Civil War Pension Records

Civil War Monument

Civil War pension records are an excellent source of information about an ancestor. They give information on the service of the veteran as well as personal information. You can learn a great deal about an ancestor by using pension information.

Civil War Pension History

The Civil War was fought in the United States between 1861 and 1865. This bloody conflict pitted the Union against the Confederacy. Over 3 million soldiers fought during the war and 600,000 soldiers were killed during this tragic conflict.

The first pensions were given to injured Union soldiers or their widows and dependents. The amount received was based on the rank of the veteran. The law was expanded in 1873 to include funds for dependent children. It was not until 1890 when the U.S. Dependent Act was enacted that benefits were expanded to veterans who had become disabled at some time, not just those who had been injured or killed during the war. By 1906 all Civil War Union veterans who had reached old age were included in pension benefits.

The pension for Confederate veterans differed greatly. Southern veterans were not admitted into the pension system, partly because of resistance from the Federal government and partially because of the objection of Confederate veterans who did not want to depend on the government. Instead, individual Southern states began by offering artificial limbs to veterans. By the 1880s and 1890s, eleven Southern states offered remuneration to resident veterans. Eligibility for these benefits varied by state. In general, eligibility was restricted to disabled veterans or widows. Rank was not an issue in determining the amount received. Instead, it was based on disability.

The Confederate pension system became more liberal as time passed. It was, however, a much smaller amount than that given to Union veterans. This is because the state financed the pension, as opposed to the Federal government. It was, however, a greater amount of the state budget than Union pensions were of the total Federal budget. Georgia spent more than any other state on Confederate pensions, followed by Alabama.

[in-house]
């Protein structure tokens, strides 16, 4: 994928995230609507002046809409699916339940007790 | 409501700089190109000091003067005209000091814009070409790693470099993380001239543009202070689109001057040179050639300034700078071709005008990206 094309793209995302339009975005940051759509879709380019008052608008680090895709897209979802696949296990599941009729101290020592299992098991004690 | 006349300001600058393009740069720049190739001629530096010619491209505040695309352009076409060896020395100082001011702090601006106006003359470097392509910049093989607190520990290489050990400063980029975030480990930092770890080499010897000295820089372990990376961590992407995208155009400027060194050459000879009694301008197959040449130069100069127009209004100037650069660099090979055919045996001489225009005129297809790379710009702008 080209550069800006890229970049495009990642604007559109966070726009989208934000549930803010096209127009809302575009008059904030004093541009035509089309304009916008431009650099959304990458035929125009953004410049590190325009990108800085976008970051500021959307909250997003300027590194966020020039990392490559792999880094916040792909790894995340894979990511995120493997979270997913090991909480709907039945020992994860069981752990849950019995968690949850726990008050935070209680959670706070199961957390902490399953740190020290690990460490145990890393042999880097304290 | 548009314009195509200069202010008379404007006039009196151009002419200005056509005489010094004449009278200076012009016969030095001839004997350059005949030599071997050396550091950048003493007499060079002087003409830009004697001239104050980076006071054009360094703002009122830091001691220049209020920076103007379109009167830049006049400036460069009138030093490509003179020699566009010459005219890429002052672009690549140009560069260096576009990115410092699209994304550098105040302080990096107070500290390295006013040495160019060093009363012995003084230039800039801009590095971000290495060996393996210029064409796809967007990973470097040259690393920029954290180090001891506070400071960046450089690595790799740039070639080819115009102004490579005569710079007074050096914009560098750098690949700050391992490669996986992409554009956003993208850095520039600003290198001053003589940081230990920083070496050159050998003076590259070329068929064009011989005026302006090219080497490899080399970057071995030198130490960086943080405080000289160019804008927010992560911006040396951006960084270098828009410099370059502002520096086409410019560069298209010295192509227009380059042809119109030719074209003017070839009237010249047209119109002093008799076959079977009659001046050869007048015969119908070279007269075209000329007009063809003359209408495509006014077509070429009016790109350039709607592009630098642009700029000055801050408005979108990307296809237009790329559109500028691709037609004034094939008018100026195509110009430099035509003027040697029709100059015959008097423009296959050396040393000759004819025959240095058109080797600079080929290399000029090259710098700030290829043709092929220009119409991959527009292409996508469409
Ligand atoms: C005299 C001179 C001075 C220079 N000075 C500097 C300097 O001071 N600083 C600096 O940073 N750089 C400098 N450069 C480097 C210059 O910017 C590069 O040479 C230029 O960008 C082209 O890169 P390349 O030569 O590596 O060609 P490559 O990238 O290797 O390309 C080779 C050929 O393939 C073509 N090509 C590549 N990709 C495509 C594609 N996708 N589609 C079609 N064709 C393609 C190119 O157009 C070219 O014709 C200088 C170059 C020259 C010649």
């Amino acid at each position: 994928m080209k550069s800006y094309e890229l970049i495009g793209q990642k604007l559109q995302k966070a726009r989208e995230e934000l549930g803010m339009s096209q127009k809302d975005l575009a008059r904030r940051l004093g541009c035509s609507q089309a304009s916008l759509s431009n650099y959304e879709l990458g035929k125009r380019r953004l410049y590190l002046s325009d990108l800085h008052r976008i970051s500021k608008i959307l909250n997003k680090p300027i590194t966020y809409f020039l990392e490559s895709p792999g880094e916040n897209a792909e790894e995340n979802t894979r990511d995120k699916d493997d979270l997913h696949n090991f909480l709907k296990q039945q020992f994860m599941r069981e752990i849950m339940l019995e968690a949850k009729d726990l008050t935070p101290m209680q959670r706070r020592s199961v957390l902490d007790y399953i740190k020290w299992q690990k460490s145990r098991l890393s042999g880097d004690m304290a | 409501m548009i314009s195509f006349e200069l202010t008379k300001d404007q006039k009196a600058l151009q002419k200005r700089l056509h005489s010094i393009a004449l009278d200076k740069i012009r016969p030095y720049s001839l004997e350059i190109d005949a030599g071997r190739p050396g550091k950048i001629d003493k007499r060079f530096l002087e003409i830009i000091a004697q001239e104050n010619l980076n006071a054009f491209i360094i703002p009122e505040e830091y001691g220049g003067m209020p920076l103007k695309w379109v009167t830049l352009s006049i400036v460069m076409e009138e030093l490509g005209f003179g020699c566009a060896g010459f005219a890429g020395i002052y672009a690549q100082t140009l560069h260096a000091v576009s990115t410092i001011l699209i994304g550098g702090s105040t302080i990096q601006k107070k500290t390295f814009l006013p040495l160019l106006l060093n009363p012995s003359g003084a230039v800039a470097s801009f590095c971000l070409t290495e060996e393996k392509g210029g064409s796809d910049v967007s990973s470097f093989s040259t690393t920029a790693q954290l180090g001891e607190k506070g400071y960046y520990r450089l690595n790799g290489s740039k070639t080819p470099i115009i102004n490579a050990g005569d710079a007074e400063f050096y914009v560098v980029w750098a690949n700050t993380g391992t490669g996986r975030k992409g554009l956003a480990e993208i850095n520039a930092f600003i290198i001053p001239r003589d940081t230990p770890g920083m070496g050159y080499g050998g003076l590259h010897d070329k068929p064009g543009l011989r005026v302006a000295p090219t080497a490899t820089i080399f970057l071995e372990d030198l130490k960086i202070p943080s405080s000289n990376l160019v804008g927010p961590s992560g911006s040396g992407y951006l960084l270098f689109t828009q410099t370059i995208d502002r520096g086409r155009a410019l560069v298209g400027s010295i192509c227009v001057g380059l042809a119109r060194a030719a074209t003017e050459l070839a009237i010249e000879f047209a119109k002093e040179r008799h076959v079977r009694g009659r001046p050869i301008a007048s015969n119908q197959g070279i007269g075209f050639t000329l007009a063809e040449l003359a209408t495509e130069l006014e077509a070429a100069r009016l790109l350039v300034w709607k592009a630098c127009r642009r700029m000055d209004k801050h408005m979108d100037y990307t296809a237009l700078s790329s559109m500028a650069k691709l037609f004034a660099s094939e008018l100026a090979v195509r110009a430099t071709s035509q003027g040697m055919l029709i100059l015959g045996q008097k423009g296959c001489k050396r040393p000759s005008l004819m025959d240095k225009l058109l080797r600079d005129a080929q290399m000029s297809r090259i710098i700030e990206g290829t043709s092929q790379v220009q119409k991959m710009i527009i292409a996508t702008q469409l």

Benefits for both systems were paid to veterans well into the 20th century. Billions of dollars were paid to the survivors and widows of this deadly war.

Pension Applications

Each veteran or widow was required to submit an application for benefits. These applications were reviewed and either granted or rejected. Since the system was so fragmented, each pension application varied, not only by side of the conflict, but, in the case of Southern applications, by the state where the application was made.

Regardless of whether the actual pension was granted or not, genealogists can still find important information in the applications. There may be information on:

  • Dates of service
  • Rank
  • Company
  • Commanding officers
  • Battles in which the veteran participated
  • Injuries and disabilities
  • Occupation
  • Marriage information
  • Dependent children
  • Death information on the veteran
  • Places of residence
  • Witness statements

Finding Civil War Pension Records

If you are looking for Civil War pension records, it is important to know whether your ancestor fought on the Union side or the Confederate side. The Civil War Soldiers and Sailors System, which is maintained by the National Parks Service, has a free searchable database of Civil War service members.For Union veterans, the National Archives and Records Administration (NARA) maintains an online database of the pension records. NARA facilities throughout the country have microfilms of both Union and Confederate applications.

Confederate pension records are kept by the state where the veteran or widow lived, not by the state where the veteran fought. Each Southern state keeps its own records, usually at the state archives. You can visit NARA for a list of state websites for Confederate pensions.

Civil War Pension Records